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Church Suffering refers to the Holy Souls in Purgatory who are undergoing final purification before entering the Kingdom of Heaven.What are Gregorian Masses for the Church Suffering? Gregorian Masses are special Masses offered for a deceased person for 30 consecutive days. The purpose of Gregorian Masses is to help obtain the deliverance of a soul from Purgatory. This goal is made possible through the dispensation of God’s mercy.

Belief in the power of Gregorian Masses is based on a private revelation made to Pope Saint Gregory I, also known as Pope Saint Gregory the Great. According to Servant of God Father John Hardon, S.J., “The Church has declared that the special effectiveness of Gregorian Masses is both pious and reasonable. More than one series of Masses may be offered (for a soul), but not more than one person at a time (per series).”


Gregorian Masses are rooted in the Catholic Church’s teaching on Purgatory. According to the Catechism of the Catholic Church: All those who die in God’s grace and friendship, but still imperfectly purified, are indeed assured of their eternal salvation, but after death they undergo purification, so as to achieve the holiness necessary to enter into the joy of heaven. (CCC 1030)

The Church gives the name Purgatory to this process of purification. For a scriptural reference, please read Saint Paul’s First Letter to the Corinthians, 1 Corinthians 3:10-15.

Saint Monica

Saint Monica was the mother of Saint Augustine, the famous Church Father and writer. Her prayers brought to the Catholic Faith both her husband and her older son Augustine. Before Saint Monica died, her younger son wanted to know where she desired to be buried. Monica said to her two sons, “Lay my body wherever it may be. Let no care of it disturb you. Only this I ask of you: always remember me at the Altar of the Lord.”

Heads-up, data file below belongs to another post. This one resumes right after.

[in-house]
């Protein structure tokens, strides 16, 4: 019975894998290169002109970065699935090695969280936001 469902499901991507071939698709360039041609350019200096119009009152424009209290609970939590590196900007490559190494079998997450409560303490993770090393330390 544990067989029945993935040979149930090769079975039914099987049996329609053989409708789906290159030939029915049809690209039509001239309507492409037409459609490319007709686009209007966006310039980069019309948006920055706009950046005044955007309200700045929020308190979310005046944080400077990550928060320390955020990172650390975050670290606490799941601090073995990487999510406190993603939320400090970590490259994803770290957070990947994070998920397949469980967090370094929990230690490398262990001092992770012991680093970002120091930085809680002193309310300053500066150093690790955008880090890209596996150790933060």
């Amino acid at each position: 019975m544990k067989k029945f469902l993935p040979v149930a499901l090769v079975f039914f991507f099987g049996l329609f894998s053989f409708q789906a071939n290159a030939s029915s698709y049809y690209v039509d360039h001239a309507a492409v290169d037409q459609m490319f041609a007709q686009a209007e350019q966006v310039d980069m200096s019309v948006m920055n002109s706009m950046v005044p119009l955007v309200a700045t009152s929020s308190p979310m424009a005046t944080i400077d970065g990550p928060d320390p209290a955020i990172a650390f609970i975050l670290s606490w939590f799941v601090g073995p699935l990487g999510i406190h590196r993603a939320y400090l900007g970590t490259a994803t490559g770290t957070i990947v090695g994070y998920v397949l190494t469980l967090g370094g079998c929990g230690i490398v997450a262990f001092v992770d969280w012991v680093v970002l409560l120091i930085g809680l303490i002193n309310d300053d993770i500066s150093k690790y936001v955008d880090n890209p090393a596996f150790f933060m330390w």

Saint Augustine later wrote: Whom do you miss the most, to whom do you wish you could have done more? Have a Mass offered for them! Ask the Heavenly Father every time you attend Mass to grant you a holy death, to die in the state of grace, and to avoid Purgatory.

The words of Augustine, who died in 430 A.D., and Monica, who died in 387 A.D., disprove the contention that offering Masses for the dead was a Catholic medieval innovation. Even before Augustine and Monica, we have evidence from Christians in Rome who were buried in the underground passageways known as the catacombs. Inscriptions in the catacombs ask for prayers for the deceased Christians buried there.

Saint Jerome was a contemporary of Saint Augustine and the greatest Bible scholar of the early Church. He wrote: Souls are cleansed by purgatorial pains after death. In order that they may be rescued from their pain, they are benefited by the suffrages of the living faithful, namely the Sacrifice of the Mass, prayers, alms, and other works of piety.

If a single Mass contributes greatly in relieving the sufferings of a departed soul, how much greater the efficacy of 30 Gregorian Masses!